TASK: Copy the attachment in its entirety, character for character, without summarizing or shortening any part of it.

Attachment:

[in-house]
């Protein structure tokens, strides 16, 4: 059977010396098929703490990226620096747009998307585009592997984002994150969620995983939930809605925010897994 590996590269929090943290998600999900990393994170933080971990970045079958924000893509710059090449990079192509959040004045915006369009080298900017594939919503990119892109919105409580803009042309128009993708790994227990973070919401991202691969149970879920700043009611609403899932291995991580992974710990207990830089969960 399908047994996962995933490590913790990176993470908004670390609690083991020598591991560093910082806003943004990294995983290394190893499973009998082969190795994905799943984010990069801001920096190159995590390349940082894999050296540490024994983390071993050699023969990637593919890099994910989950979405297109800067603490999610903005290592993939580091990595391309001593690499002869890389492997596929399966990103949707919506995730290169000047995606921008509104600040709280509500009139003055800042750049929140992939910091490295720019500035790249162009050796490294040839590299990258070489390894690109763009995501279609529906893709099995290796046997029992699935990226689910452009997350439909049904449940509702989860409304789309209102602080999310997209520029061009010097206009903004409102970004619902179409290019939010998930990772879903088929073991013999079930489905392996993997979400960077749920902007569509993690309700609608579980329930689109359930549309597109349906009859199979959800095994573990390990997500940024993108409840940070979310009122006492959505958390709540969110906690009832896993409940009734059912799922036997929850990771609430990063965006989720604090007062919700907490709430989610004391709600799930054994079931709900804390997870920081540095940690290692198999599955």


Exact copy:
[in-house]
């Protein structure tokens, strides 16, 4: 059977010396098929703490990226620096747009998307585009592997984002994150969620995983939930809605925010897994 590996590269929090943290998600999900990393994170933080971990970045079958924000893509710059090449990079192509959040004045915006369009080298900017594939919503990119892109919105409580803009042309128009993708790994227990973070919401991202691969149970879920700043009611609403899932291995991580992974710990207990830089969960 399908047994996962995933490590913790990176993470908004670390609690083991020598591991560093910082806003943004990294995983290394190893499973009998082969190795994905799943984010990069801001920096190159995590390349940082894999050296540490024994983390071993050699023969990637593919890099994910989950979405297109800067603490999610903005290592993939580091990595391309001593690499002869890389492997596929399966990103949707919506995730290169000047995606921008509104600040709280509500009139003055800042750049929140992939910091490295720019500035790249162009050796490294040839590299990258070489390894690109763009995501279609529906893709099995290796046997029992699935990226689910452009997350439909049904449940509702989860409304789309209102602080999310997209520029061009010097206009903004409102970004619902179409290019939010998930990772879903088929073991013999079930489905392996993997979400960077749920902007569509993690309700609608579980329930689109359930549309597109349906009859199979959800095994573990390990997500940024993108409840940070979310009122006492959505958390709540969110906690009832896993409940009734059912799922036997929850990771609430990063965006989720604090007062919700907490709430989610004391709600799930054994079931709900804390997870920081540095940690290692198999599955």